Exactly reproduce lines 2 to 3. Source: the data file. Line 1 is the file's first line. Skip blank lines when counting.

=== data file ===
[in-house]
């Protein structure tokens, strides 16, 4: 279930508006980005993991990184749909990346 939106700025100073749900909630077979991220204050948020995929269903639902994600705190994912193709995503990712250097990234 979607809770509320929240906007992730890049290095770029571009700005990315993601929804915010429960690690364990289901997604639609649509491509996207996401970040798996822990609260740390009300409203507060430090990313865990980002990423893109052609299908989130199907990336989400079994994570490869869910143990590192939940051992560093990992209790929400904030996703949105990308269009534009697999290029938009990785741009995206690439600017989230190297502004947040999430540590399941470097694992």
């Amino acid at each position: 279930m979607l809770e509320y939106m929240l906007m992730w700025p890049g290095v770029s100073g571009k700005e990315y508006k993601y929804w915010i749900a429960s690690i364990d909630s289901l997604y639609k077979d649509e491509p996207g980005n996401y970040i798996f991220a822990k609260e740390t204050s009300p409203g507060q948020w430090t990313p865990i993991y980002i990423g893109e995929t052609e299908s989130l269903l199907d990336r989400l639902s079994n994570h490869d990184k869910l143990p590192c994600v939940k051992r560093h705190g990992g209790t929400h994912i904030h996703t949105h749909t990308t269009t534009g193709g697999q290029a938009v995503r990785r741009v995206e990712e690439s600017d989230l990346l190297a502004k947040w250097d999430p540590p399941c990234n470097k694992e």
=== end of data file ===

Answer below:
């Protein structure tokens, strides 16, 4: 279930508006980005993991990184749909990346 939106700025100073749900909630077979991220204050948020995929269903639902994600705190994912193709995503990712250097990234 979607809770509320929240906007992730890049290095770029571009700005990315993601929804915010429960690690364990289901997604639609649509491509996207996401970040798996822990609260740390009300409203507060430090990313865990980002990423893109052609299908989130199907990336989400079994994570490869869910143990590192939940051992560093990992209790929400904030996703949105990308269009534009697999290029938009990785741009995206690439600017989230190297502004947040999430540590399941470097694992």
């Amino acid at each position: 279930m979607l809770e509320y939106m929240l906007m992730w700025p890049g290095v770029s100073g571009k700005e990315y508006k993601y929804w915010i749900a429960s690690i364990d909630s289901l997604y639609k077979d649509e491509p996207g980005n996401y970040i798996f991220a822990k609260e740390t204050s009300p409203g507060q948020w430090t990313p865990i993991y980002i990423g893109e995929t052609e299908s989130l269903l199907d990336r989400l639902s079994n994570h490869d990184k869910l143990p590192c994600v939940k051992r560093h705190g990992g209790t929400h994912i904030h996703t949105h749909t990308t269009t534009g193709g697999q290029a938009v995503r990785r741009v995206e990712e690439s600017d989230l990346l190297a502004k947040w250097d999430p540590p399941c990234n470097k694992e």